Marit Tingleff and Martin Bodilsen Kaldahl: X–Scapes / Copenhagen Ceramics
May 1-24, 2014
Landscape as the scene of everyday life. Sculptures as concrete drawings in space. Huge, robust ceramic dishes are set against more fragile, sinuous accumulations of abstract form in the exhibition of Marit Tingleff and Martin Bodilsen Kaldahl at Copenhagen Ceramics.
X–Scapes is the title of the joint exhibition by Norwegian ceramicist Marit Tingleff and Danish artist Martin Bodilsen Kaldahl. The title refers to ’scape’ as in landscape, while also pointing to numerous other possible scapes - physical and mental scenarios– anything from seascape and cityscape to mindscape; from the concrete to the abstract.
This x-scape represents the pivotal point of the meeting in clay between the two artists, where, in spite of the obvious differences in their artistic expression, the ambience of their work overlaps and visual resonance appears.
Marit Tingleff is internationally renowned as one of Norway’s greatest contemporary ceramic artists.Throughout her career she has consistently worked with, and against, the deep-rooted cultural layers of ceramic tradition.
Her particular strength lies in her ability to express the monumental character inherent in everyday phenomena. She manages to elucidate the metaphorical qualities of even the most ordinary functional objects, precisely by insisting so powerfully on their familiar and beloved forms. These are often presented in a monumental format - very large ceramic dishes or platters are her particular subject.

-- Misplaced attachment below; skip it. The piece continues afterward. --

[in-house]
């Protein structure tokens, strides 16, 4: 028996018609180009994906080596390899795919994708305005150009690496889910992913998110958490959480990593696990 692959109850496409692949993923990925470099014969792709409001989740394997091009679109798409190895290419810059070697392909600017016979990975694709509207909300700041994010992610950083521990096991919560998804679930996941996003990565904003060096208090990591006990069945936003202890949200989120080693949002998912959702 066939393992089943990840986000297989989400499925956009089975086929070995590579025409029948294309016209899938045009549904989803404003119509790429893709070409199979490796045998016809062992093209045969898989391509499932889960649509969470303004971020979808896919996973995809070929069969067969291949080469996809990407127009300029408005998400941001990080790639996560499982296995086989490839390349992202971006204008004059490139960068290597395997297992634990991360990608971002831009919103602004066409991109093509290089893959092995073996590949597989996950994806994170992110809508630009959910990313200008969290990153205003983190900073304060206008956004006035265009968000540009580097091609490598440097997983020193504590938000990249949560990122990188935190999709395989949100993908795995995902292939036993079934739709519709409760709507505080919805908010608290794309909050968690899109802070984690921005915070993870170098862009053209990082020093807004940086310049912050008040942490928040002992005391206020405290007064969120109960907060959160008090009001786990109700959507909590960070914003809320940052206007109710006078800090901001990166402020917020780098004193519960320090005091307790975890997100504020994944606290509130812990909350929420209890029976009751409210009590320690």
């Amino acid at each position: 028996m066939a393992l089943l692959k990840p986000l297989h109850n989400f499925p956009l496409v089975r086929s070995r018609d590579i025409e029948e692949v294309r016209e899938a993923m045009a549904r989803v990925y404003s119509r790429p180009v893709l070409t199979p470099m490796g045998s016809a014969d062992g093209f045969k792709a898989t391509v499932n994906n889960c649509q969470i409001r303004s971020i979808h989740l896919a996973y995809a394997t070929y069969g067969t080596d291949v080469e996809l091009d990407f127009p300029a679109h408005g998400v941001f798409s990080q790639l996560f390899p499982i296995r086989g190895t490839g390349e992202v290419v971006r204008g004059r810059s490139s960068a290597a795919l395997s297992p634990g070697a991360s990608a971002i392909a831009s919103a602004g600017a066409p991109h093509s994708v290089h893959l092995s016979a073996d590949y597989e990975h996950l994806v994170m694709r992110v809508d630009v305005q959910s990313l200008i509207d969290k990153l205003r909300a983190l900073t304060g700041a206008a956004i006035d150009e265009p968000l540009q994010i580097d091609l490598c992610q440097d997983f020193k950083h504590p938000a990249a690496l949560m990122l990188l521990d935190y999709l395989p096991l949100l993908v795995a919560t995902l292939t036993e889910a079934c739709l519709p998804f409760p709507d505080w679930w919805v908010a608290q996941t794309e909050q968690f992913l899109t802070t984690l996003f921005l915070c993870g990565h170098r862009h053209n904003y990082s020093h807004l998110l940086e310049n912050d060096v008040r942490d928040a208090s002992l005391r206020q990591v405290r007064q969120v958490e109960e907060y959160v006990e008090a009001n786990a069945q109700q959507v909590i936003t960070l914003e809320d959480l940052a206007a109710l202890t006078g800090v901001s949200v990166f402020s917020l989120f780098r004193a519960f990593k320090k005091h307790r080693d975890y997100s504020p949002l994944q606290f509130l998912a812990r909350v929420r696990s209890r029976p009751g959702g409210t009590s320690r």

In the work she will be showing at Copenhagen Ceramics, she treats the landscape as a painterly theme with reference to early faience tableware.
Blue landscapes were favoured as subject matter and are still found on plates, cups and dishes in many homes. Tingleff uses the landcape of her own daily life as a starting point for an interpretation of these ceramic landscapes.
In a very different manner, a sense of being within landscape is equally the theme for Martin Bodilsen Kaldahl, in an abstract vein. In his ceramic sculpture the underlying agenda is to emphasize simple existence in space. Characteristically, he insists that even the most casual, banal gesture in space can be made important through a precise formal elaboration. Here is the crossover with Marit Tingleffs work: both have a vigilant eye for the monumental within the seemingly insignificant.
In his new works, entitled Spatial Drawings, he aims to establish the conditions for creating an intuitive, spatial form. He sets up his own obstacles to avoid consciously planning the figures. Out of endless small bits of clay tubes he builds parts that are then assembled into larger structures, which move around in space - dancing, groping their way, rising and falling. Like sculptural equivalents of semi-consciously scribbled doodles, they just exist – perhaps they emerged out of a void of thought – a distracted sense? They could have looked completely different. A pure sculptural movement. A captured account of the here and now.